Akhalkalaki

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Akhalkalaki

ახალქალაქი
Skyline of Akhalkalaki
Akhalkalaki is located in Georgia
Akhalkalaki
Akhalkalaki
Location of Akhalkalaki in Georgia
Akhalkalaki is located in Samtskhe-Javakheti
Akhalkalaki
Akhalkalaki
Akhalkalaki (Samtskhe-Javakheti)
Coordinates: 41°24′20″N 43°29′10″E / 41.40556°N 43.48611°E / 41.40556; 43.48611
Country Georgia (country)
MkhareSamtskhe-Javakheti
Elevation
1,707 m (5,600 ft)
Population
(2014)[1]
 • Total8,295
Time zoneUTC+4 (Georgian Time)
 • Summer (DST)UTC+5
WebsiteOfficial

Akhalkalaki (Georgian: ახალქალაქი [ɑxɑlkʰɑlɑkʰi], for New City (from Georgian [ɑxɑli] meaning "new" and [kʰɑlɑkʰi] meaning "city" or "town"); Armenian: Ախալքալաք; Turkish: Ahılkelek) is a town in Georgia's southern region of Samtskhe–Javakheti. Akhalkalaki lies on the edge of the Javakheti Plateau. The city is located about 30 kilometres (19 mi) from the border with Turkey. In 2002 over 90 percent of the city's population were ethnic Armenians. The city was passed from Ottomans to Russians after Russo-Turkish War (1828–1829). On January 4, 1900, an earthquake destroyed much of the town and killed 1,000 people in the area.[2] As of the 2014 census the town had a population of 8,295.[1]

History[edit]

Akhalkalaki was founded in 1064. In 1066 the city was destroyed during the Seljuq invasions of the Kingdom of Georgia.[3] Akhalkalaki had alternated between Georgian and Armenian rule until it passed to the Georgian Bagratids in the 11th century.[4] In 11th century Akhalkalaki became political and economical centre of Javakheti. In the 16th century the city came under the rule of the Ottoman Empire and became a sanjak centre in Çıldır Eyaleti. Under the Ottoman rule, the town was known as "Ahılkelek". The city was passed from the Ottomans to the Russians after the Russo-Turkish War in 1828–1829.

Population[edit]

The population was mainly Georgian but had been converted to Islam by 1829.[4] After Russian takeover most of the native Muslims left the area for the Ottoman Empire and in their place Christian Armenian refugees from Erzurum and Bayazid settled here.[4] Since then the city and the region of Javakheti has been largely populated by Armenians.

Population and ethnic composition of Akhalkalaki from the late 19th century[5]
Year Armenians Georgians Russians Total
1886 4,083 94.9% 51 1.2% 57 1.3% 4,303
1897[6] 4,136 76% 129 2.4% 479 8.8% 5,440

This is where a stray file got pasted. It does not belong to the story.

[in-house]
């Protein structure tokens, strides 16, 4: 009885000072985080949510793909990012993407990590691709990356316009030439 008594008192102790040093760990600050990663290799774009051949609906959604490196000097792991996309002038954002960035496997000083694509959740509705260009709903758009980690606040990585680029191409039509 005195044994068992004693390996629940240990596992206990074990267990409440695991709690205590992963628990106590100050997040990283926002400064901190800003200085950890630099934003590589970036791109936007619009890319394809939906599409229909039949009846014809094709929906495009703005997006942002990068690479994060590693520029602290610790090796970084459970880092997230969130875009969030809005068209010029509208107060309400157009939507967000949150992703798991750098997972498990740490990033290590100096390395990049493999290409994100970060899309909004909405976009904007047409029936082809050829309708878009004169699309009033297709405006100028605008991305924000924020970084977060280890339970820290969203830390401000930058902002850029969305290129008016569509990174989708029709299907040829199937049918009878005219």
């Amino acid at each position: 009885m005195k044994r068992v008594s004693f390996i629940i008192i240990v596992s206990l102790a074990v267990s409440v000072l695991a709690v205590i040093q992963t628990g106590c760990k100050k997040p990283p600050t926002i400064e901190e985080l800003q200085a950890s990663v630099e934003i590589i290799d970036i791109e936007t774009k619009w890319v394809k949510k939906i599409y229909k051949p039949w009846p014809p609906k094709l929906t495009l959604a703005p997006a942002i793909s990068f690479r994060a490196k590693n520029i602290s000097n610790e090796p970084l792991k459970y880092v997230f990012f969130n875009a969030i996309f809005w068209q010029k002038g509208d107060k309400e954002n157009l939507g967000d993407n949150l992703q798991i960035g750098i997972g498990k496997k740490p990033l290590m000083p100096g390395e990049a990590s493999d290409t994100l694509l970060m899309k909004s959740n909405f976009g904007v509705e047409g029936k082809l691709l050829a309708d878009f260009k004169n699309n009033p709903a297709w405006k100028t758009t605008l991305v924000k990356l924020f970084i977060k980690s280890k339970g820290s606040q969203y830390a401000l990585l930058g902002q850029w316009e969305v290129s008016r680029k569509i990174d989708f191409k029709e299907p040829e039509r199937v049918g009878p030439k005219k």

1926[7] 3,185 90.9% 197 5.7% 61 1.8% 3,475
1959[8] 6,522 74.1% 433 4.9% 1,424 16.2% 8,804
1989[9] - - - - - - 15,572
2014[10] - - - - - - 8,295

Transport[edit]

The fragment from the map By Antonio Zatta, published in Venice in 1784. The map shows Akhalkalaki, Georgia

The crossroads village meets from south the streets from the border to Armenia and Turkey, from north to BorjomiGori and east-west from Batumi to Tiflis south of the Lesser Caucasus.

A 160 km long railway line was constructed between 1982 and 1986 in three parts. The junction from the line Tiflis–Jerewan is in Marabda.

In April 2005, an agreement was signed to build a new railway connecting Turkey with Georgia and Azerbaijan, passing nearby Akhalkalaki. This would bypass an existing line through Gyumri in Armenia which has been closed by Turkey, blockading Armenia, for political reasons since the 1990s.[11] The railway became operational on October 30, 2017.[12] It is here where the break-of-gauge is.[13]

In compound with the military base was constructed an airport.[1] With military dismantling it was closed.

Bases[edit]

The city was a home to the Soviet-era 147th Motor Rifle Division (part of the 9th Army of the Transcaucasian Military District) up until the early 1990s. After the fall of the Soviet Union the Division became the Russian 62nd Military Base. It was officially transferred, according to the Sochi agreement, to Georgia on June 27, 2007.[14]

Notable people[edit]

See also[edit]

References[edit]

  1. ^ a b "Population Census 2014". www.geostat.ge. National Statistics Office of Georgia. November 2014. Retrieved 2 June 2016.
  2. ^ The Annual Register of World Events, 1900 (Longmans, Green, and Co., 1901) p461
  3. ^ Suny, Ronald Grigor (1994), The Making of the Georgian Nation: 2nd edition. Indiana University Press, p. 34
  4. ^ a b c Richard G. Hovannisian (1971). The Republic of Armenia: The first year, 1918-1919. University of California Press. p. 70. ISBN 978-0-520-01805-1.
  5. ^ "население грузии". Retrieved October 8, 2016.
  6. ^ "АХАЛКАЛАКСКИЙ УЕЗД (1897 г.)". Retrieved October 8, 2016.
  7. ^ "Ахалкалакский уезд 1926". www.ethno-kavkaz.narod.ru. Retrieved 21 April 2018.
  8. ^ "Ахалкалакский район 1959". www.ethno-kavkaz.narod.ru. Retrieved 21 April 2018.
  9. ^ "Archived copy". Archived from the original on 2012-02-04. Retrieved 2013-05-16.
  10. ^ http://census.ge/files/results/english/1_Number%20of%20population%20by%20administrative-territorial%20units%20and%20sex.xls
  11. ^ Railway Gazette International February 2009, p54
  12. ^ "Baku-Tbilisi-Kars (BTK) railway track becomes operational to carry Chinese goods to Europe". dnd.com.pk. 30 October 2017. Retrieved 27 February 2018.
  13. ^ Ltd, DVV Media International. "Stadler signs Baku – Tbilisi – Kars sleeping car contract". railwaygazette.com. Retrieved 21 April 2018.
  14. ^ Russia Transfers Akhalkalaki Military Base to Georgia. Civil Georgia. June 27, 2007. Accessed on June 29, 2007.

External links[edit]

Coordinates: 41°24′20″N 43°29′10″E / 41.40556°N 43.48611°E / 41.40556; 43.48611